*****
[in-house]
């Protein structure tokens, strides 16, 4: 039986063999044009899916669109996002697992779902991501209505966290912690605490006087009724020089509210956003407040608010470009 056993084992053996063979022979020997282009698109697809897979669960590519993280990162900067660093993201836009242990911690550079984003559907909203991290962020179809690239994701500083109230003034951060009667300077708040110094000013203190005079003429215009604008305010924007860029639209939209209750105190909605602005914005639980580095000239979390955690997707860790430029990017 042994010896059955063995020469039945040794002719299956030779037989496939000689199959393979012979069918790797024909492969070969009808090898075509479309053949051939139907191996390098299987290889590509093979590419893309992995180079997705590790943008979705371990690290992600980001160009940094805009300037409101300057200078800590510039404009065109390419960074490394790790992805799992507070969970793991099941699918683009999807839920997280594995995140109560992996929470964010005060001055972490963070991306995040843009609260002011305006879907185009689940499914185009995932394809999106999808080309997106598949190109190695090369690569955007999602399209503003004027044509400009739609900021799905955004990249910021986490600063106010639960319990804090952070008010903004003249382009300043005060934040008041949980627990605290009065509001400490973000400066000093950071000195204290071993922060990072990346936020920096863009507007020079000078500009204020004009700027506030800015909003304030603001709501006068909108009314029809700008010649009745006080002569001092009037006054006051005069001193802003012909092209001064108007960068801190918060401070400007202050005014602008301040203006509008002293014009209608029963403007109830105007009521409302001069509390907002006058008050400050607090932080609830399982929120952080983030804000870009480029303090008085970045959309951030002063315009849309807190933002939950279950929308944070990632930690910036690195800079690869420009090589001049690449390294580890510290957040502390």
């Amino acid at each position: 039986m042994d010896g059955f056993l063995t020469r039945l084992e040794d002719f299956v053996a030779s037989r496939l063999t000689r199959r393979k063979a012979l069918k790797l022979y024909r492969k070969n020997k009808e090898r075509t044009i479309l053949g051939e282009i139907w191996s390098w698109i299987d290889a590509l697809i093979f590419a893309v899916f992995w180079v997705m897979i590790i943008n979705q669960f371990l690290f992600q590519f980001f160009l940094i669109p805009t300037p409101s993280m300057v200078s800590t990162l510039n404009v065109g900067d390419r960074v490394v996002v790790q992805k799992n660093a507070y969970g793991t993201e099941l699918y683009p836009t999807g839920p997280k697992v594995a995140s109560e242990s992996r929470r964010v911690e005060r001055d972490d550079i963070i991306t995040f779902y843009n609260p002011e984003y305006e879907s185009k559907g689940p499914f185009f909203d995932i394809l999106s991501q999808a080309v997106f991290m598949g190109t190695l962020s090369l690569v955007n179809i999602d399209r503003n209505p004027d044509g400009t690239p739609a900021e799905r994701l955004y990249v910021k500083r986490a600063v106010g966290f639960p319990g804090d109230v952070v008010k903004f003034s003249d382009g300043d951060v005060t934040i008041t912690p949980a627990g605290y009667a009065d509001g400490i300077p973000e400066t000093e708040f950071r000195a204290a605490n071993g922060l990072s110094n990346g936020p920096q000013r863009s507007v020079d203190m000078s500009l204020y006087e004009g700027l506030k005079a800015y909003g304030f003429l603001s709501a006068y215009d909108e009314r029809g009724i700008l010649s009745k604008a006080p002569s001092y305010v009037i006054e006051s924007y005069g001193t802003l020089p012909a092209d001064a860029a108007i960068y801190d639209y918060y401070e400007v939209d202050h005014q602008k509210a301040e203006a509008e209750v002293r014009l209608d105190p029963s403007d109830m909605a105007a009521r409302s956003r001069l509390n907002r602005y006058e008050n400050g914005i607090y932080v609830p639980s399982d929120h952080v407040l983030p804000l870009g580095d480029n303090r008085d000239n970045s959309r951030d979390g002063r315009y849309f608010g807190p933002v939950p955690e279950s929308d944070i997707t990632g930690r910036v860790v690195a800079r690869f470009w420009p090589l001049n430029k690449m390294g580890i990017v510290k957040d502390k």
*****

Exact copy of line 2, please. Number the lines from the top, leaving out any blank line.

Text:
């Protein structure tokens, strides 16, 4: 039986063999044009899916669109996002697992779902991501209505966290912690605490006087009724020089509210956003407040608010470009 056993084992053996063979022979020997282009698109697809897979669960590519993280990162900067660093993201836009242990911690550079984003559907909203991290962020179809690239994701500083109230003034951060009667300077708040110094000013203190005079003429215009604008305010924007860029639209939209209750105190909605602005914005639980580095000239979390955690997707860790430029990017 042994010896059955063995020469039945040794002719299956030779037989496939000689199959393979012979069918790797024909492969070969009808090898075509479309053949051939139907191996390098299987290889590509093979590419893309992995180079997705590790943008979705371990690290992600980001160009940094805009300037409101300057200078800590510039404009065109390419960074490394790790992805799992507070969970793991099941699918683009999807839920997280594995995140109560992996929470964010005060001055972490963070991306995040843009609260002011305006879907185009689940499914185009995932394809999106999808080309997106598949190109190695090369690569955007999602399209503003004027044509400009739609900021799905955004990249910021986490600063106010639960319990804090952070008010903004003249382009300043005060934040008041949980627990605290009065509001400490973000400066000093950071000195204290071993922060990072990346936020920096863009507007020079000078500009204020004009700027506030800015909003304030603001709501006068909108009314029809700008010649009745006080002569001092009037006054006051005069001193802003012909092209001064108007960068801190918060401070400007202050005014602008301040203006509008002293014009209608029963403007109830105007009521409302001069509390907002006058008050400050607090932080609830399982929120952080983030804000870009480029303090008085970045959309951030002063315009849309807190933002939950279950929308944070990632930690910036690195800079690869420009090589001049690449390294580890510290957040502390």